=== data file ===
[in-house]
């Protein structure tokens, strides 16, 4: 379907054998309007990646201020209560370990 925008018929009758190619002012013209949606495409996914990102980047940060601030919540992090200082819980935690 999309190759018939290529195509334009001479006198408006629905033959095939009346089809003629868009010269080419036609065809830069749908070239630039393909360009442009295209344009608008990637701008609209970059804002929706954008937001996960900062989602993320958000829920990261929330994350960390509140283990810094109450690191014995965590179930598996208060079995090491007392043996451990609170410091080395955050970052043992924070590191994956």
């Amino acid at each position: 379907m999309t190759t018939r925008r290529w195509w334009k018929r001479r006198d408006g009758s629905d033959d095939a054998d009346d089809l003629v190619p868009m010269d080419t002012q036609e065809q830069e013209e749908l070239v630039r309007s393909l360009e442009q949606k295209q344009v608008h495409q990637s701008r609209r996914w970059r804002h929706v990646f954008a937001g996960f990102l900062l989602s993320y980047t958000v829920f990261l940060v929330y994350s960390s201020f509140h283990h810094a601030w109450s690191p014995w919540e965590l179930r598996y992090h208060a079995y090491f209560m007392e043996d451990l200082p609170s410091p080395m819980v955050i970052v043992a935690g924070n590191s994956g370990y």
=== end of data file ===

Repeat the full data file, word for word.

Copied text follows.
[in-house]
């Protein structure tokens, strides 16, 4: 379907054998309007990646201020209560370990 925008018929009758190619002012013209949606495409996914990102980047940060601030919540992090200082819980935690 999309190759018939290529195509334009001479006198408006629905033959095939009346089809003629868009010269080419036609065809830069749908070239630039393909360009442009295209344009608008990637701008609209970059804002929706954008937001996960900062989602993320958000829920990261929330994350960390509140283990810094109450690191014995965590179930598996208060079995090491007392043996451990609170410091080395955050970052043992924070590191994956």
């Amino acid at each position: 379907m999309t190759t018939r925008r290529w195509w334009k018929r001479r006198d408006g009758s629905d033959d095939a054998d009346d089809l003629v190619p868009m010269d080419t002012q036609e065809q830069e013209e749908l070239v630039r309007s393909l360009e442009q949606k295209q344009v608008h495409q990637s701008r609209r996914w970059r804002h929706v990646f954008a937001g996960f990102l900062l989602s993320y980047t958000v829920f990261l940060v929330y994350s960390s201020f509140h283990h810094a601030w109450s690191p014995w919540e965590l179930r598996y992090h208060a079995y090491f209560m007392e043996d451990l200082p609170s410091p080395m819980v955050i970052v043992a935690g924070n590191s994956g370990y």